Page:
'Watch Dogs 2': Church Of Scientology, Tom Cruise Parody In Game's Side Mission?
Ubisoft may be inviting a bit of controversy with its upcoming game "Watch Dogs 2," especially from the Church of Scientology.
According to Polygon, the upcoming game will feature tons of side missions, and in one of these missions, protagonist Marcus Holloway is tasked to infiltrate an organization that closely resembles the Church of Scientology.
Marcus will also be speaking with one character within the organization which suspiciously sounds like one of the church's high profile members, "Mission Impossible" actor Tom Cruise.
In the video, Marcus and his Dedsec crew talk about fictional religious sect New Dawn taking down one of their videos, and Marcus would have to pretend to audit Jimmy Siska, New Dawn's high profile spokesperson.
During an interview with VentureBeat, Ubisoft's content director and "hacking consultant" Thomas Geffroyd talked about fictionalizing corporation names to be used in the game.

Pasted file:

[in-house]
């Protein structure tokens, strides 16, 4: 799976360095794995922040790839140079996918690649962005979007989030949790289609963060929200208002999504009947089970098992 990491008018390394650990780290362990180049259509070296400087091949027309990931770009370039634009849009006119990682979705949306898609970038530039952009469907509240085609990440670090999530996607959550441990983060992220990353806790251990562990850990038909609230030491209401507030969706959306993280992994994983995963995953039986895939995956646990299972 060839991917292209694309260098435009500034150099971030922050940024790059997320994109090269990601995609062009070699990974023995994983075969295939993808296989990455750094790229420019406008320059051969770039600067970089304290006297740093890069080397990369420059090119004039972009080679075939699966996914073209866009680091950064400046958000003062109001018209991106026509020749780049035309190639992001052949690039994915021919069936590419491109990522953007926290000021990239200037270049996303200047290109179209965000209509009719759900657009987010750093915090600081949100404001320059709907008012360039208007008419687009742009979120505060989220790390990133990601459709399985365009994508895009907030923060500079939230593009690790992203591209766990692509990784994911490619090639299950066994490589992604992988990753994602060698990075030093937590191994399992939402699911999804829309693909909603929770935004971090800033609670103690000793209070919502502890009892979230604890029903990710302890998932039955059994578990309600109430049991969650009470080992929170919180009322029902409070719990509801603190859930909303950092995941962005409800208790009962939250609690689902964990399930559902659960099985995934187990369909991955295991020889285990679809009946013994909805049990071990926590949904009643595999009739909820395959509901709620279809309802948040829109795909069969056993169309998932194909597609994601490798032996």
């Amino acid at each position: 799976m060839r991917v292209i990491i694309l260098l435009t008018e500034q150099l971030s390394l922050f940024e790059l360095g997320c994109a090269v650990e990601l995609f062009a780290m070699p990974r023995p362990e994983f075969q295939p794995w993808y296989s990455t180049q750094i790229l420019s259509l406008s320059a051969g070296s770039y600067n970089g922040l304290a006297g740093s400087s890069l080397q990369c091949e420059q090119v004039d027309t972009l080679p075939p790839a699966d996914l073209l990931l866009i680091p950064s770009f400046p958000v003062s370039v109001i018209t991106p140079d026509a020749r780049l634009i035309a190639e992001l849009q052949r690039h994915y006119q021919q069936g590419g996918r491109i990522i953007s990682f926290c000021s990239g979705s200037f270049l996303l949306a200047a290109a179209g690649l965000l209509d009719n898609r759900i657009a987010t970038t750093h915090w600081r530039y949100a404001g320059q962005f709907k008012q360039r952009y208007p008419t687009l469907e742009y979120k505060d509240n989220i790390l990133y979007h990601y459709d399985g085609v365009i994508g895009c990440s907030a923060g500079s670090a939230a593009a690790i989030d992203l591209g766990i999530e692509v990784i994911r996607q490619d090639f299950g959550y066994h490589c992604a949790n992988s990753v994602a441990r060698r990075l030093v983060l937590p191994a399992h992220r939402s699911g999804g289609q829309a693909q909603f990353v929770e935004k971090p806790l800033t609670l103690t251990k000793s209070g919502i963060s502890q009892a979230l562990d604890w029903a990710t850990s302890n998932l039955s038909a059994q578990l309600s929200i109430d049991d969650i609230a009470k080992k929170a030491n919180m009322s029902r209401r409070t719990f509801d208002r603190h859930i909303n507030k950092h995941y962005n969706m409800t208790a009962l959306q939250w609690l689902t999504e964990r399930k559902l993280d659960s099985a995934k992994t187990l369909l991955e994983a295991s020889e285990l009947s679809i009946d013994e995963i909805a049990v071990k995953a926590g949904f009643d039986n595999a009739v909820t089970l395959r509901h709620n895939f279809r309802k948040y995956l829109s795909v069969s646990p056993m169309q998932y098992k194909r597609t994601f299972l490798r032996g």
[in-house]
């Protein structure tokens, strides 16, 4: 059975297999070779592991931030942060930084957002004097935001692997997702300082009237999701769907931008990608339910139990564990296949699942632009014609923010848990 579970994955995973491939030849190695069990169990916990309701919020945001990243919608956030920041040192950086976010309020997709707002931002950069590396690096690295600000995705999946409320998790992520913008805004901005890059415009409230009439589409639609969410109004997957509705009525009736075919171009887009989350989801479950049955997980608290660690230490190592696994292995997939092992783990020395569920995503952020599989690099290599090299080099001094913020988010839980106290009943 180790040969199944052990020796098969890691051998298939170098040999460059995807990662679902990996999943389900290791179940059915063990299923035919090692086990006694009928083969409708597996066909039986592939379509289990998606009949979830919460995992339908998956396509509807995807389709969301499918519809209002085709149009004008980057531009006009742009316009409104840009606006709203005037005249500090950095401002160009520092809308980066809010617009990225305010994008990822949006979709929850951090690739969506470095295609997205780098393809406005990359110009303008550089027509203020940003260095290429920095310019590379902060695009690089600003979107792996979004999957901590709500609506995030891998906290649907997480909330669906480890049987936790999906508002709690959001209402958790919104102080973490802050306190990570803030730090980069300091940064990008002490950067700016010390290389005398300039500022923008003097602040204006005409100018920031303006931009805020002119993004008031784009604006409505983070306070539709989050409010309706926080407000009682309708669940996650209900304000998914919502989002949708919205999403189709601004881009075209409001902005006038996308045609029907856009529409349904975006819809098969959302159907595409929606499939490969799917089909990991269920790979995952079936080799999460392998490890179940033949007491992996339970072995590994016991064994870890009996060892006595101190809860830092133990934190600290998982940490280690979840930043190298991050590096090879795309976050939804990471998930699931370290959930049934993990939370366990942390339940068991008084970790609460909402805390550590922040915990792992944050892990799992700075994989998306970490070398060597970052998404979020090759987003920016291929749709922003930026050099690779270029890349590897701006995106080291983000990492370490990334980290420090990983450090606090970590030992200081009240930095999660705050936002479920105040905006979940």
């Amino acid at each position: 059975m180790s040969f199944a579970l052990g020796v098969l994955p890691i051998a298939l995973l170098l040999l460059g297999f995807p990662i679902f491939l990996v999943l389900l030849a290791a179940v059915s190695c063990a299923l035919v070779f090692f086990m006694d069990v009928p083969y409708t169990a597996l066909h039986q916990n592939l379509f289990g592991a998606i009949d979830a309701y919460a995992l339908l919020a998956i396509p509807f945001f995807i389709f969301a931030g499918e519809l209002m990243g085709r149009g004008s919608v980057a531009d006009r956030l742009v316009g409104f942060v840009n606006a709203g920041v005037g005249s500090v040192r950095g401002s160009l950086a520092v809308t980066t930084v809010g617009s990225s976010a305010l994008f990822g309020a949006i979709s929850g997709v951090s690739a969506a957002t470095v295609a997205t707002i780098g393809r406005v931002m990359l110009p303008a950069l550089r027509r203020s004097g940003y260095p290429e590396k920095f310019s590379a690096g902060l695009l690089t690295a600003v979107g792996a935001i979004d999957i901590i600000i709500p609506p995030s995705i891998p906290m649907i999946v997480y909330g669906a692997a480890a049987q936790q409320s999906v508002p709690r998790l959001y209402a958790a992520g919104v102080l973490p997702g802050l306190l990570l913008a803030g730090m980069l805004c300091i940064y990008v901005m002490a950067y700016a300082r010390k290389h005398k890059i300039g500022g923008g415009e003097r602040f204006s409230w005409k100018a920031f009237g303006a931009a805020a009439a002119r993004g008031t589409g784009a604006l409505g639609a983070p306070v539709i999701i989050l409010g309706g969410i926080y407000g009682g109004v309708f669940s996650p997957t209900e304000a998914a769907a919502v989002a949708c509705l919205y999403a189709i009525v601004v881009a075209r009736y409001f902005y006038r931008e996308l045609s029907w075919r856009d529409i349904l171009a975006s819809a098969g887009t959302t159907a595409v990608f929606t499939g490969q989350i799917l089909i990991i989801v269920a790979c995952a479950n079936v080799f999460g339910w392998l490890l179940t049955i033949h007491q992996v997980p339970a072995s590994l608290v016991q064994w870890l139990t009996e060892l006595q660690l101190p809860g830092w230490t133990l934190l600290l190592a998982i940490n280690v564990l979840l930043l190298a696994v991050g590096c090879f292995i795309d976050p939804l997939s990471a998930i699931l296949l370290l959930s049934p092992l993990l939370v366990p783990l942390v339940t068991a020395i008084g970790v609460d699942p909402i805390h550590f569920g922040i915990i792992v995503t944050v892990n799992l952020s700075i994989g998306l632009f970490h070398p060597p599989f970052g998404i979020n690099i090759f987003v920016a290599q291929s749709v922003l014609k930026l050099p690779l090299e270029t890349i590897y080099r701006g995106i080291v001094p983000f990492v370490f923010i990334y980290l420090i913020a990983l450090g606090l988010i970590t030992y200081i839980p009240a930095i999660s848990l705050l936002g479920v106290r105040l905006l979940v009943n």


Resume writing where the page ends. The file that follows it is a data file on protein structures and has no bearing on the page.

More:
"I think it'll be pretty clear to everyone who we're emulating," Geffroyd said. "Some of the names will ring a bell."
Speaking about emulating the religious sect, Geffroyd said, "The False Prophets would be an example. It's inspired by Project Chanology, which was the first major Anonymous operation. It was a way to give them a little wink. But I promise you we have some pretty funky stuff in there."
Geffroyd also said that while the location of "Watch Dogs 2" is in San Francisco, the publisher has not received any negative reaction from either the mayor of the real San Francisco or anyone from Silicon Valley.
"Not yet. We have other stories, though. I worked on 'Rainbow Six' before. We had some real shenanigans with the mayor of Las Vegas, if you remember," Geffroyd said. "He wasn't very happy about what we did to his city. But for now, San Francisco has been good to us."
The content director also said that the team wanted to be as close to reality as possible, hence the decision to use real-life San Francisco as the location for "Watch Dogs 2."
"The city is real enough that it makes you think about these issues as real, as part of our real world," Geffroyd said. "These other games have fictional cities and so they feel more like fiction."
"Watch Dogs 2" will be launched on PlayStation 4 and Xbox One on Nov. 15, and on PC on Nov.29.